The Scribendi staff would like to thank everyone who submitted this year! We have tentatively decided what will be published in 2016. In this blog post, I will describe the review process. First, we read. Over the course of the last month, all three editors and all eleven staffers each read the 127 poems, fifty-two short fiction pieces, forty-three creative nonfiction pieces, and fifteen foreign language pieces that were submitted to us. We gazed upon sixty photos and thirty-eight works of visual art; we reviewed eight open media projects ranging from music videos to original fonts.

Reading was a joyful process. We read about romance, triumph, tragedy and heartbreak; childhood, parenthood, and growing up; holidays, families, friends, and strangers; adventures domestic and abroad; life, death, and everything in between. We got to see faraway places and faces of people we’ll never meet. Our region has so many talented writers and artists.

How could we ever decide which wonderful works were worthy to publish? Every piece that was submitted to us had merit. We look specifically for these factors: creativity, uniqueness, technical quality, and relevance to our audience (collegiate honors students and faculty). This means that we think an okay poem with minimal but predictable imagery about general teen angst and a few language usage issues is not as publish-able as a stellar poem with a unique perspective and relatable yet inimitable imagery and logical, rhythmic structure.

After reading, the selection process begins. First, each staffer sent a top list of ten-or-so of our personal favorites in each category to our managing editor. She compiled a short list for each category of the most frequently liked pieces. (Just a reminder: our seven categories are short fiction, creative nonfiction, poetry, foreign language, visual art, photography, and open media.) The managing editor posts that list, called the top list – and wait! That one piece that I really loved isn’t on the top list! Noooo! When this happens, staff members and editors can petition the top list. A petition is a post on our private staff blog that argues the creative and technical merits.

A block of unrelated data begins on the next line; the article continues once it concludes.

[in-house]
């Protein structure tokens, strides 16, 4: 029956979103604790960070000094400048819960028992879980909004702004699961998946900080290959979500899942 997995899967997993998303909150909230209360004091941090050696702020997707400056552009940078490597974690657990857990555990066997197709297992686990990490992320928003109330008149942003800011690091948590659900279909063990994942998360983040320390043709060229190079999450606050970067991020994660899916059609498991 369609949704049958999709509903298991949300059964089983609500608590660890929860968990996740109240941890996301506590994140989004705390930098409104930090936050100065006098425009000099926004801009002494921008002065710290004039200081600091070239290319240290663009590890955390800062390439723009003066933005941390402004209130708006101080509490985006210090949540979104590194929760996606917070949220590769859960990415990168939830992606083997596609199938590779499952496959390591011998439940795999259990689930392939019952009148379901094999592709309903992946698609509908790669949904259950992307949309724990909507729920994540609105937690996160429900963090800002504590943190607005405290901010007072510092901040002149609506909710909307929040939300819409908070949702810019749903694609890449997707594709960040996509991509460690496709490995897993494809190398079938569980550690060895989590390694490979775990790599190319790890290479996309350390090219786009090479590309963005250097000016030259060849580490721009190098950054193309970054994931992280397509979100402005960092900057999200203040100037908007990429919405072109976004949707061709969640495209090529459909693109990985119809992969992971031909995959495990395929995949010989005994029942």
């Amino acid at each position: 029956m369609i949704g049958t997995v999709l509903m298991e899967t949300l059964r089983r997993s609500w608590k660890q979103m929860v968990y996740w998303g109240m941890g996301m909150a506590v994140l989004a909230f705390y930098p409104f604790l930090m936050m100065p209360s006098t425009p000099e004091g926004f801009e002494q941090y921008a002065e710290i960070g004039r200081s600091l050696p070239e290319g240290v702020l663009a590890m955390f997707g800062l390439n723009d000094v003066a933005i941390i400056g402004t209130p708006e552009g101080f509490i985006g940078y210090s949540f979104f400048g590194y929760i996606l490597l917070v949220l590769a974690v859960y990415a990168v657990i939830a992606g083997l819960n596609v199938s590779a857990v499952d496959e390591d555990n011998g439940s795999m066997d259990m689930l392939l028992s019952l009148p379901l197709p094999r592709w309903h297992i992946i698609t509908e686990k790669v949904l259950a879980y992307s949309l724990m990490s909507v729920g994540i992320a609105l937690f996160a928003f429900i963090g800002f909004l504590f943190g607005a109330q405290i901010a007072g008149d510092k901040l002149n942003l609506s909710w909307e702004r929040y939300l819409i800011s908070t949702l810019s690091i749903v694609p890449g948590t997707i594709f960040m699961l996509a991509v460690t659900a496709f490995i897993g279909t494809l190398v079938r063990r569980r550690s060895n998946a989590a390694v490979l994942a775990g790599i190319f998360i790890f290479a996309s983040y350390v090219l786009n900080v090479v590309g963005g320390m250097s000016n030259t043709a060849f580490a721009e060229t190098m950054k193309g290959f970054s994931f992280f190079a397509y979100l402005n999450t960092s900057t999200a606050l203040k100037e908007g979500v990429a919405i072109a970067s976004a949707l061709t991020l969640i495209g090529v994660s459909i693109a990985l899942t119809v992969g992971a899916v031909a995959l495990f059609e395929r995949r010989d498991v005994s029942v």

Then, we meet as a group to talk it about the top list and its corresponding petitions. We start with a discussion of the merits of the piece. The staff members who are really enthusiastic about the piece lead this part. Then, inevitably, someone else will counter with some of the piece’s weaker points. The conversation goes back and forth – should we choose this piece, and why? Or why not?

Everyone agrees that this is an emotional experience. Submitters, we love your work. We are attached to your work. Your essays keep us up at night, and when we close our eyes, we see your photos and art pieces. We root for your characters and want to immerse ourselves in your settings. Most of all, we want to share your work with the world (or at least the western region). Now that you know what the selection process looks like, please keep submitting! Our next deadline is October 2016.